Knitting may not be the most exciting art from, but Liisa Hietanen’s knitted creations are nothing short of awe-inspiring. The Finnish artist makes crocheted life-size versions of people in her village, and the similarities are eerily uncanny.

Hietanen began crocheting and knitting when she was 10 years old and got so good at it that while attending art school she started making knitted sculptures. It all began with a life-size sculpture of her first-grade teacher which turned out so good that the artist felt inspired to create an entire series based entirely on the people in her village, Hämeenkyrö. She meets up with them to decide on the pose, takes photographs of them from all directions, takes some measurements and pays attention to their mannerisms so she can better capture their personalities in her artworks. A few months later, she introduces them to their knitted doppelgangers.



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Liisa Hietanen works mostly off the photographs she takes, but when it comes to the faces and hands of her crocheted mannequins, she meets up with her models again to better study their unique characteristics. She puts a great deal of time and effort into reproducing the tiniest details as best as possible, and it shows in her work. Just take a look at her latest creation, an almost perfect replica of a local lady walking her dog. The similarities to the real thing are simply amazing.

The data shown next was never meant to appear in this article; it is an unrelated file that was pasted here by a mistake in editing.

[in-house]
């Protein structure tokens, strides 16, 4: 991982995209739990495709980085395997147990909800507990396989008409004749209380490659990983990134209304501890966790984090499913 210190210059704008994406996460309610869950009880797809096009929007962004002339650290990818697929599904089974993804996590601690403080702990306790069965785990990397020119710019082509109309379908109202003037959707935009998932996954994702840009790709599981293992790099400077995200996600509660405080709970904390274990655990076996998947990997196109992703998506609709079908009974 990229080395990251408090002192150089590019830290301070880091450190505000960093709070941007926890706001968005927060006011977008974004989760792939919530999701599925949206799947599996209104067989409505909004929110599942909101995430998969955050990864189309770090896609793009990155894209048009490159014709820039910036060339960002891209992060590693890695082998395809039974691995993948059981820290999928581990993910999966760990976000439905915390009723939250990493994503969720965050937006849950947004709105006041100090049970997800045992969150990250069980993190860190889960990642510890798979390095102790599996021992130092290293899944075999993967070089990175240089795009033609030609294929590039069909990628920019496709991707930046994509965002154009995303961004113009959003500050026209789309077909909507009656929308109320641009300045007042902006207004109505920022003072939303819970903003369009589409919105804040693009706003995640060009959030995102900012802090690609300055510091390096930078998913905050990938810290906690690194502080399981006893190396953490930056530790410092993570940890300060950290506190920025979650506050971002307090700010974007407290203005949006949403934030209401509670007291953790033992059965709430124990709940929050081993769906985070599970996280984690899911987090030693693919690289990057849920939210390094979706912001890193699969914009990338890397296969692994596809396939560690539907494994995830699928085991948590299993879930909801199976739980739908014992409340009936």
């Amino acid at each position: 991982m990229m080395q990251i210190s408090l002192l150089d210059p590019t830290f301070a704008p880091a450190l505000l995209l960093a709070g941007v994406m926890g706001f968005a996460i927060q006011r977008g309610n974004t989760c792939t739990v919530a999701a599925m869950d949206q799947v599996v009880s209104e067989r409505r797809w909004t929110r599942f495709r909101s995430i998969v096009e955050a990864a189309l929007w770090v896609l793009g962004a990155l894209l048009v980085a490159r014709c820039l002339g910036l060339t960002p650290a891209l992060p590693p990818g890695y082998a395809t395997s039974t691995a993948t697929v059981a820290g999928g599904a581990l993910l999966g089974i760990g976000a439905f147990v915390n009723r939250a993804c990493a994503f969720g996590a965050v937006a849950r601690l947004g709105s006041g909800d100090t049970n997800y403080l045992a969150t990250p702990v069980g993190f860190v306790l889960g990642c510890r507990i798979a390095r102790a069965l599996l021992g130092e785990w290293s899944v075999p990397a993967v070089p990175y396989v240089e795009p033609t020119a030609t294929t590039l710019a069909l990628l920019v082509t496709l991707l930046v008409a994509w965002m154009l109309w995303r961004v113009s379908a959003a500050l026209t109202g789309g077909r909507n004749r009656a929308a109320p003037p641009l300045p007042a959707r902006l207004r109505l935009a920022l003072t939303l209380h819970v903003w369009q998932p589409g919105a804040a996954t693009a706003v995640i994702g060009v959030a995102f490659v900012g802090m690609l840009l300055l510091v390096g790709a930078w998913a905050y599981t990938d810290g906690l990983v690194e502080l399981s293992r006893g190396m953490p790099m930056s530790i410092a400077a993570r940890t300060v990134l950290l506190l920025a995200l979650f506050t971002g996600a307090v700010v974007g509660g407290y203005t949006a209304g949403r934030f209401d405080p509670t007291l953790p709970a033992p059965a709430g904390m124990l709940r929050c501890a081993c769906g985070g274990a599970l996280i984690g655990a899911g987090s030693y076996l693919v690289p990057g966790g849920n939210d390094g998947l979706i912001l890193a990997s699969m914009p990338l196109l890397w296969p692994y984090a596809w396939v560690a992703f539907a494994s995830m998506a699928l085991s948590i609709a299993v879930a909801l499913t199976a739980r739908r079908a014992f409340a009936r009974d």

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To make sure that her knitted sculptures stand up right, Liisa creates a structure out of rebar, and uses cement for added weight. After finishing the knitted shell, she fills the sculpture with soft materials to give it a life-like look and feel.



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“I study the essence of familiarity and shared experiences. I meet the same familiar strangers every day on the street and our common world is the size of a small village,” Hietanen writes on her website. “I am depicting the present moment by portraying my own surroundings, but at the same time I am bringing out something common to us all.”



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Every single piece of Liisa Hietanen’s sculptures is knitted or crocheted, so it’s no wonder that they each take at least three months to complete.